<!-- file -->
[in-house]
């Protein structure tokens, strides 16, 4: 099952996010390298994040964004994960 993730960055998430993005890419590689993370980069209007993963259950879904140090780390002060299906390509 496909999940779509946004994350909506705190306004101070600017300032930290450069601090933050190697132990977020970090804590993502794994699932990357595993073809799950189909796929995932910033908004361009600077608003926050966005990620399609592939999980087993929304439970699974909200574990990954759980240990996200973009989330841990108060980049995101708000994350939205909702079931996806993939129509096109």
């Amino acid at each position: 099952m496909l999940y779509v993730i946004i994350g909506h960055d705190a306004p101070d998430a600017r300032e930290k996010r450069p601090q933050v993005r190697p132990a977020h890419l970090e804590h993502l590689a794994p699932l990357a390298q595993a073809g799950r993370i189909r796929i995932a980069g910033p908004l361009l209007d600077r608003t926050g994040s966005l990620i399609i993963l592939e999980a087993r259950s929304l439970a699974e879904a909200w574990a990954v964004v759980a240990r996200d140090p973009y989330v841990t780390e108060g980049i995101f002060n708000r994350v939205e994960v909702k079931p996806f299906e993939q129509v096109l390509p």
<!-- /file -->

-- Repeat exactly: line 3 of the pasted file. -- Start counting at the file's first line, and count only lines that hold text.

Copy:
């Amino acid at each position: 099952m496909l999940y779509v993730i946004i994350g909506h960055d705190a306004p101070d998430a600017r300032e930290k996010r450069p601090q933050v993005r190697p132990a977020h890419l970090e804590h993502l590689a794994p699932l990357a390298q595993a073809g799950r993370i189909r796929i995932a980069g910033p908004l361009l209007d600077r608003t926050g994040s966005l990620i399609i993963l592939e999980a087993r259950s929304l439970a699974e879904a909200w574990a990954v964004v759980a240990r996200d140090p973009y989330v841990t780390e108060g980049i995101f002060n708000r994350v939205e994960v909702k079931p996806f299906e993939q129509v096109l390509p």